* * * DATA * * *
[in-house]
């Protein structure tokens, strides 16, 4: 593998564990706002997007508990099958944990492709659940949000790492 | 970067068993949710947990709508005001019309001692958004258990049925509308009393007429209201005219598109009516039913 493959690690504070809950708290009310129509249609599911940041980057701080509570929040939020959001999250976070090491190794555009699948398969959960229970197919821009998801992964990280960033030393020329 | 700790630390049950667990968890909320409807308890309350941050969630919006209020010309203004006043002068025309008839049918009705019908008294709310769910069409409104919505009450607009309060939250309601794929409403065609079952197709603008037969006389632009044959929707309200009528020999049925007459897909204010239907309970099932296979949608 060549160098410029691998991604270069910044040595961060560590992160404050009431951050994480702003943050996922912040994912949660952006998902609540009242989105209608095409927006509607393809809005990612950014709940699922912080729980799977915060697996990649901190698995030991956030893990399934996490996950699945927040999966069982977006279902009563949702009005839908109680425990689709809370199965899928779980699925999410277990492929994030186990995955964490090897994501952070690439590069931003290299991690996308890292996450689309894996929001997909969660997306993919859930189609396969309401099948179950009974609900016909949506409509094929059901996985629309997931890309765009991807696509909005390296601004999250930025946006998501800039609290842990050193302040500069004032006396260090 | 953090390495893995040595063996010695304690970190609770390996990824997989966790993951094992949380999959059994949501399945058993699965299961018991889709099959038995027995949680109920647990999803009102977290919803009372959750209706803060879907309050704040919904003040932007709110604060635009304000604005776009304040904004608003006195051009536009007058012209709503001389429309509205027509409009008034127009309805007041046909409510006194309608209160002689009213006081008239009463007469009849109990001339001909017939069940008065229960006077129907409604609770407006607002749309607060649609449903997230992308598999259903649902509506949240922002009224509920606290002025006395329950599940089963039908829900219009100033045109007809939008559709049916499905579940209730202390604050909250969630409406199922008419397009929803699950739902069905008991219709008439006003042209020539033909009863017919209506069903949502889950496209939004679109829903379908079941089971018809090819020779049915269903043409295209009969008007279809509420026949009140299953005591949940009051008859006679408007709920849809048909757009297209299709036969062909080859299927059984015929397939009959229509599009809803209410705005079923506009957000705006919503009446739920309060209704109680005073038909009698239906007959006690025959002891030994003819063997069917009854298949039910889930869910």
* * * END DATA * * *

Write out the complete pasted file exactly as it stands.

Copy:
[in-house]
């Protein structure tokens, strides 16, 4: 593998564990706002997007508990099958944990492709659940949000790492 | 970067068993949710947990709508005001019309001692958004258990049925509308009393007429209201005219598109009516039913 493959690690504070809950708290009310129509249609599911940041980057701080509570929040939020959001999250976070090491190794555009699948398969959960229970197919821009998801992964990280960033030393020329 | 700790630390049950667990968890909320409807308890309350941050969630919006209020010309203004006043002068025309008839049918009705019908008294709310769910069409409104919505009450607009309060939250309601794929409403065609079952197709603008037969006389632009044959929707309200009528020999049925007459897909204010239907309970099932296979949608 060549160098410029691998991604270069910044040595961060560590992160404050009431951050994480702003943050996922912040994912949660952006998902609540009242989105209608095409927006509607393809809005990612950014709940699922912080729980799977915060697996990649901190698995030991956030893990399934996490996950699945927040999966069982977006279902009563949702009005839908109680425990689709809370199965899928779980699925999410277990492929994030186990995955964490090897994501952070690439590069931003290299991690996308890292996450689309894996929001997909969660997306993919859930189609396969309401099948179950009974609900016909949506409509094929059901996985629309997931890309765009991807696509909005390296601004999250930025946006998501800039609290842990050193302040500069004032006396260090 | 953090390495893995040595063996010695304690970190609770390996990824997989966790993951094992949380999959059994949501399945058993699965299961018991889709099959038995027995949680109920647990999803009102977290919803009372959750209706803060879907309050704040919904003040932007709110604060635009304000604005776009304040904004608003006195051009536009007058012209709503001389429309509205027509409009008034127009309805007041046909409510006194309608209160002689009213006081008239009463007469009849109990001339001909017939069940008065229960006077129907409604609770407006607002749309607060649609449903997230992308598999259903649902509506949240922002009224509920606290002025006395329950599940089963039908829900219009100033045109007809939008559709049916499905579940209730202390604050909250969630409406199922008419397009929803699950739902069905008991219709008439006003042209020539033909009863017919209506069903949502889950496209939004679109829903379908079941089971018809090819020779049915269903043409295209009969008007279809509420026949009140299953005591949940009051008859006679408007709920849809048909757009297209299709036969062909080859299927059984015929397939009959229509599009809803209410705005079923506009957000705006919503009446739920309060209704109680005073038909009698239906007959006690025959002891030994003819063997069917009854298949039910889930869910």